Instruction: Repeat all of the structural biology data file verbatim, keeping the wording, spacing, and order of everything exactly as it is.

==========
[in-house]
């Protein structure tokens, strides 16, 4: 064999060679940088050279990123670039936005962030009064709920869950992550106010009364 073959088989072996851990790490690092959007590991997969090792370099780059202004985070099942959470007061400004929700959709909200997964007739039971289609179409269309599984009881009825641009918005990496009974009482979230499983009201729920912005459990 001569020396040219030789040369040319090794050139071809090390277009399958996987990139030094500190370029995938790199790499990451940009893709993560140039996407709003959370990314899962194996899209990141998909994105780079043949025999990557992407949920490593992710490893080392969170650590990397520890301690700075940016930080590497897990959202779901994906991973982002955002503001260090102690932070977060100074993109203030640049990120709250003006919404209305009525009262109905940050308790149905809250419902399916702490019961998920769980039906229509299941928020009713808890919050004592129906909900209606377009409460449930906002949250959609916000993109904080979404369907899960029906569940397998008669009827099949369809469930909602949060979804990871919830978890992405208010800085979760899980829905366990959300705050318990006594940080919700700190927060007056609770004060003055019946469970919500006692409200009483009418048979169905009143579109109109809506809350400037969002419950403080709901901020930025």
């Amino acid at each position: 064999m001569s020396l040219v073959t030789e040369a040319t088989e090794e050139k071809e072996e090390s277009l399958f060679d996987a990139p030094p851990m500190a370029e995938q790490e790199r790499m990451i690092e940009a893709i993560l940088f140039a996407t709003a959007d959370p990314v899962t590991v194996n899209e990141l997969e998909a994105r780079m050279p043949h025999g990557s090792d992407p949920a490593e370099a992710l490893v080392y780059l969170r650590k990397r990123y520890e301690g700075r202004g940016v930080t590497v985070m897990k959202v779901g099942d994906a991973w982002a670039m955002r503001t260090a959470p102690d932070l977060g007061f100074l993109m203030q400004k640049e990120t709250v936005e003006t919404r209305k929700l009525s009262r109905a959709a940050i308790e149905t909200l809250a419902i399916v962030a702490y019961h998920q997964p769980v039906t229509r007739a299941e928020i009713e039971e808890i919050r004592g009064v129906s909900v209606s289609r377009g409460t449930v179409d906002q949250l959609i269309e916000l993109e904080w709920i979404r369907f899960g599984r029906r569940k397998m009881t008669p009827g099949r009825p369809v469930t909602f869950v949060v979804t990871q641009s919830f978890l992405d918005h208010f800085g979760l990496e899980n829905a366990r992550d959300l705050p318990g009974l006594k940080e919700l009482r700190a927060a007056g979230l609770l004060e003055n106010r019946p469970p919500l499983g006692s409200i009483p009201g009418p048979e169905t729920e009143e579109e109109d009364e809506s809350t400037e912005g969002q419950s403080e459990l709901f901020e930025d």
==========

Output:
[in-house]
């Protein structure tokens, strides 16, 4: 064999060679940088050279990123670039936005962030009064709920869950992550106010009364 073959088989072996851990790490690092959007590991997969090792370099780059202004985070099942959470007061400004929700959709909200997964007739039971289609179409269309599984009881009825641009918005990496009974009482979230499983009201729920912005459990 001569020396040219030789040369040319090794050139071809090390277009399958996987990139030094500190370029995938790199790499990451940009893709993560140039996407709003959370990314899962194996899209990141998909994105780079043949025999990557992407949920490593992710490893080392969170650590990397520890301690700075940016930080590497897990959202779901994906991973982002955002503001260090102690932070977060100074993109203030640049990120709250003006919404209305009525009262109905940050308790149905809250419902399916702490019961998920769980039906229509299941928020009713808890919050004592129906909900209606377009409460449930906002949250959609916000993109904080979404369907899960029906569940397998008669009827099949369809469930909602949060979804990871919830978890992405208010800085979760899980829905366990959300705050318990006594940080919700700190927060007056609770004060003055019946469970919500006692409200009483009418048979169905009143579109109109809506809350400037969002419950403080709901901020930025």
């Amino acid at each position: 064999m001569s020396l040219v073959t030789e040369a040319t088989e090794e050139k071809e072996e090390s277009l399958f060679d996987a990139p030094p851990m500190a370029e995938q790490e790199r790499m990451i690092e940009a893709i993560l940088f140039a996407t709003a959007d959370p990314v899962t590991v194996n899209e990141l997969e998909a994105r780079m050279p043949h025999g990557s090792d992407p949920a490593e370099a992710l490893v080392y780059l969170r650590k990397r990123y520890e301690g700075r202004g940016v930080t590497v985070m897990k959202v779901g099942d994906a991973w982002a670039m955002r503001t260090a959470p102690d932070l977060g007061f100074l993109m203030q400004k640049e990120t709250v936005e003006t919404r209305k929700l009525s009262r109905a959709a940050i308790e149905t909200l809250a419902i399916v962030a702490y019961h998920q997964p769980v039906t229509r007739a299941e928020i009713e039971e808890i919050r004592g009064v129906s909900v209606s289609r377009g409460t449930v179409d906002q949250l959609i269309e916000l993109e904080w709920i979404r369907f899960g599984r029906r569940k397998m009881t008669p009827g099949r009825p369809v469930t909602f869950v949060v979804t990871q641009s919830f978890l992405d918005h208010f800085g979760l990496e899980n829905a366990r992550d959300l705050p318990g009974l006594k940080e919700l009482r700190a927060a007056g979230l609770l004060e003055n106010r019946p469970p919500l499983g006692s409200i009483p009201g009418p048979e169905t729920e009143e579109e109109d009364e809506s809350t400037e912005g969002q419950s403080e459990l709901f901020e930025d």